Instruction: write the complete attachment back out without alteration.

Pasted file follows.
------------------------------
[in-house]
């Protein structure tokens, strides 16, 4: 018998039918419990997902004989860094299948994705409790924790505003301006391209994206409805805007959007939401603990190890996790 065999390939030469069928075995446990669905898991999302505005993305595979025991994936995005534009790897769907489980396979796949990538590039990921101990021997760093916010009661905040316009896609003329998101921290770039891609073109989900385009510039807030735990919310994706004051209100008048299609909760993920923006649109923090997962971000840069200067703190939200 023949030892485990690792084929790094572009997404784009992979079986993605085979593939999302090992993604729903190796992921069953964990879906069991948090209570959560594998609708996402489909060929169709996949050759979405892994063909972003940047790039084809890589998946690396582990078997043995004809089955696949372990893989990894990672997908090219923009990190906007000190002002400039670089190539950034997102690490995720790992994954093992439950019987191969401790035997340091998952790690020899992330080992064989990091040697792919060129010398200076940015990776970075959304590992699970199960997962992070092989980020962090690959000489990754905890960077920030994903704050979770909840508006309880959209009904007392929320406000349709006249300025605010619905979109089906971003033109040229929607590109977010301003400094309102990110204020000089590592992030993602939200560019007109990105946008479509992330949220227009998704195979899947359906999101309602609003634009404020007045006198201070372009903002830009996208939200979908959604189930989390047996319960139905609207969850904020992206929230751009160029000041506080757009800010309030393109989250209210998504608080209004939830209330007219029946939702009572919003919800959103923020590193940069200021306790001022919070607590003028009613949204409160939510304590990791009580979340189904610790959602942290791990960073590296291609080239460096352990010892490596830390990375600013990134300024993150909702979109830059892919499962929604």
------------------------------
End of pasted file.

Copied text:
[in-house]
């Protein structure tokens, strides 16, 4: 018998039918419990997902004989860094299948994705409790924790505003301006391209994206409805805007959007939401603990190890996790 065999390939030469069928075995446990669905898991999302505005993305595979025991994936995005534009790897769907489980396979796949990538590039990921101990021997760093916010009661905040316009896609003329998101921290770039891609073109989900385009510039807030735990919310994706004051209100008048299609909760993920923006649109923090997962971000840069200067703190939200 023949030892485990690792084929790094572009997404784009992979079986993605085979593939999302090992993604729903190796992921069953964990879906069991948090209570959560594998609708996402489909060929169709996949050759979405892994063909972003940047790039084809890589998946690396582990078997043995004809089955696949372990893989990894990672997908090219923009990190906007000190002002400039670089190539950034997102690490995720790992994954093992439950019987191969401790035997340091998952790690020899992330080992064989990091040697792919060129010398200076940015990776970075959304590992699970199960997962992070092989980020962090690959000489990754905890960077920030994903704050979770909840508006309880959209009904007392929320406000349709006249300025605010619905979109089906971003033109040229929607590109977010301003400094309102990110204020000089590592992030993602939200560019007109990105946008479509992330949220227009998704195979899947359906999101309602609003634009404020007045006198201070372009903002830009996208939200979908959604189930989390047996319960139905609207969850904020992206929230751009160029000041506080757009800010309030393109989250209210998504608080209004939830209330007219029946939702009572919003919800959103923020590193940069200021306790001022919070607590003028009613949204409160939510304590990791009580979340189904610790959602942290791990960073590296291609080239460096352990010892490596830390990375600013990134300024993150909702979109830059892919499962929604």